Despite suspicions, China's engagement in developing Africa's telecom infrastructure has not led to an imposition of an authoritarian model of information control on the continent. Concerns should rather focus on the promotion of a top-down governmental model of development, which has proved inefficient.
The documentary “The China Hustle” exposes fraudulent transnational listings that are costing millions of investors billions of dollars. How can stock markets around the world combat this major threat to the global economy? The answer may lie in extraterritoriality.
Following the flurry of political announcements and promotions at the 2018 National People's Congress, the Central Committee of the Communist Party of China released a Plan on Deepening Reform of Party and State Institutions. These reforms elevate foreign policy and aim to make institutions more efficient as interfaces between the Chinese Communist Party and global integration.
Last month, the first session of China's 13th National People's Congress enacted a much discussed constitutional change, opening up a path for Xi Jinping to be president for life. Beyond this spectacular measure, promotions and appointments indicate the direction of the winds for China's foreign partners and competitors.
In tandem with China’s rise, America's geopolitical predominance in Asia has been waning, and this decline in influence has accelerated under the presidency of Donald Trump. Looking further ahead, however, it is not obvious that this "new normal" will be sustained in light of America’s deep economic and security interests in Asia and China’s fundamental fragilities.
China seems to be of two minds about blockchain, cracking down on cryptocurrencies while recognizing the enormous potential of the technology behind them. Only permissioned, centralized versions of blockchain will be allowed to develop in China, but doesn’t this defeat the purpose of a technology designed to be open, in more ways than one?
Extensive and intensive agriculture is being questioned in various parts of the world for its environmental and social costs. But in China, a series of food safety scandals have led the Chinese dairy industry to move towards large integrated farms run by a handful of mega-producers.
In the rapidly changing world, we can no longer focus on one region of knowledge. Asian universities are responding with the reinvention of liberal arts programs.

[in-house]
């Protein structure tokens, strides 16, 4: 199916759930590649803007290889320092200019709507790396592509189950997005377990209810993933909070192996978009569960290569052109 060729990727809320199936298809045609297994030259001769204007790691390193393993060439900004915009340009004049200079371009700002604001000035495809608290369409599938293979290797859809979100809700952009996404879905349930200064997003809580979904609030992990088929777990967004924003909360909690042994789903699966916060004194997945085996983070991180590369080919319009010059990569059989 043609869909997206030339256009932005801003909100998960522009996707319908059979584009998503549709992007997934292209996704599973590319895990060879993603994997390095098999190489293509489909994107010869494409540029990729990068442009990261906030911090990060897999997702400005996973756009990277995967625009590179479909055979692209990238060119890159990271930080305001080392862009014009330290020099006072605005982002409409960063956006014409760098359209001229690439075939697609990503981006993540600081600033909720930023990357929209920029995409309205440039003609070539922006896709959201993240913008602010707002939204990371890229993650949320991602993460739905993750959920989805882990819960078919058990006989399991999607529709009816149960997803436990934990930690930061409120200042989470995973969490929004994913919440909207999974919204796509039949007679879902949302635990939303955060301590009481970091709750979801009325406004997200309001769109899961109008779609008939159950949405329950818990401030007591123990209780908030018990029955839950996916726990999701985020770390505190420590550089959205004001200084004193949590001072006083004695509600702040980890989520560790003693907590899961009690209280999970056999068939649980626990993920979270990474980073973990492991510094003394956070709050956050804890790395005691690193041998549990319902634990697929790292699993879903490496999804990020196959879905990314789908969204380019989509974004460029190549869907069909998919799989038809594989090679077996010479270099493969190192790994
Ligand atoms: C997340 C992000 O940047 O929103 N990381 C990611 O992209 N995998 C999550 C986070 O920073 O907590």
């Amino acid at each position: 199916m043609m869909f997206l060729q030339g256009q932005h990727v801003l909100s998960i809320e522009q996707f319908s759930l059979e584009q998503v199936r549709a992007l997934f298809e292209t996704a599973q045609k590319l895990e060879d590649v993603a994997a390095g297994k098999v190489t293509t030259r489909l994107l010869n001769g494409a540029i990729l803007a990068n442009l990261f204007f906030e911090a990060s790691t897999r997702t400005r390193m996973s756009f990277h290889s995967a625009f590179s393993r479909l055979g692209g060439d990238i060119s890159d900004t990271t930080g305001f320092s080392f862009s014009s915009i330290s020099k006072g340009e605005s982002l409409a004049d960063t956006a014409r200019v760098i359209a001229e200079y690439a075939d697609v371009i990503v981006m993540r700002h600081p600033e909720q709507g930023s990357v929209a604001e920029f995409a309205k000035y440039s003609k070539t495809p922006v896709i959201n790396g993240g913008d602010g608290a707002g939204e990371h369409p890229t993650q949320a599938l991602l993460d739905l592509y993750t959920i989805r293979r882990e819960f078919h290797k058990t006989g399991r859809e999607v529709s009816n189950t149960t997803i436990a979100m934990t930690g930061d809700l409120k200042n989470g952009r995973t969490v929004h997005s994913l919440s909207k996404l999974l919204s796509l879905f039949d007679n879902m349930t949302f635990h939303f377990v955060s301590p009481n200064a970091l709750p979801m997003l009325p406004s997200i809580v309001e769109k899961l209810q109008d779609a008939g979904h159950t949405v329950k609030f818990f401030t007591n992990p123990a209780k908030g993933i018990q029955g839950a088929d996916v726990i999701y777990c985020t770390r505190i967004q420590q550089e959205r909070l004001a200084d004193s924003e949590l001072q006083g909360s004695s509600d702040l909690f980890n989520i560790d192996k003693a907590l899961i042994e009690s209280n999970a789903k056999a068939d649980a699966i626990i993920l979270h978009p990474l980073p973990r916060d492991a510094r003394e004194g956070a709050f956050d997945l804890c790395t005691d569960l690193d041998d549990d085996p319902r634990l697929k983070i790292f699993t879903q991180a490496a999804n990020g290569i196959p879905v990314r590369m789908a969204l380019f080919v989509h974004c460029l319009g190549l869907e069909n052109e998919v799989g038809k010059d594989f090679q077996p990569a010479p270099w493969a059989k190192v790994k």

What if the United States withdrew its strategic commitment to allies in the Indo-Pacific? Taking that hypothesis seriously, Hugh White's latest essay, "Without America: Australia in the New Asia," suggests that Australia does not have any other option than engaging China—and neither does the rest of Asia.
North Korea has agreed to march alongside South Korea and to have a joint women’s hockey team with its neighbor at the 2018 Winter Olympic Games in Pyeongchang. The sports diplomacy of North Korea is often unpredictable, but could this particular instance signal a geopolitical détente in an East Asia gripped by nuclear fears?
China and Russia followed two distinct approaches to reform, leading to drastically different trajectories of economic growth. While both countries have experienced rising inequality over the last 30 years, Russia’s income distribution has worsened at a faster pace and in a bigger magnitude. What caused the difference in income distribution dynamics between the two? There are important lessons to be learned on the impact of policy decisions on inequality.
The world is looking on uneasily as China challenges the United States as a technological power, but a zero-sum game is not an inevitability. Governments, businesses, and civil society can come together to help the world break out of this duopoly for a more sustainable future.
The continents-spanning Belt and Road Initiative may appear to be a leviathan, but a closer look at both it and China’s global quest for resources tells a more nuanced story. Even for the most authoritative of actors, situations don’t always work out as they do on paper.
What makes a currency global? The Spanish peso that started circulating internationally in the 16th century offers a case study. The opening of new trade routes and security innovations made it the world's most widely demanded currency. It facilitated the integration of China, the Americas, and Europe into a world economy, creating a status quo that lasted until the 19th century.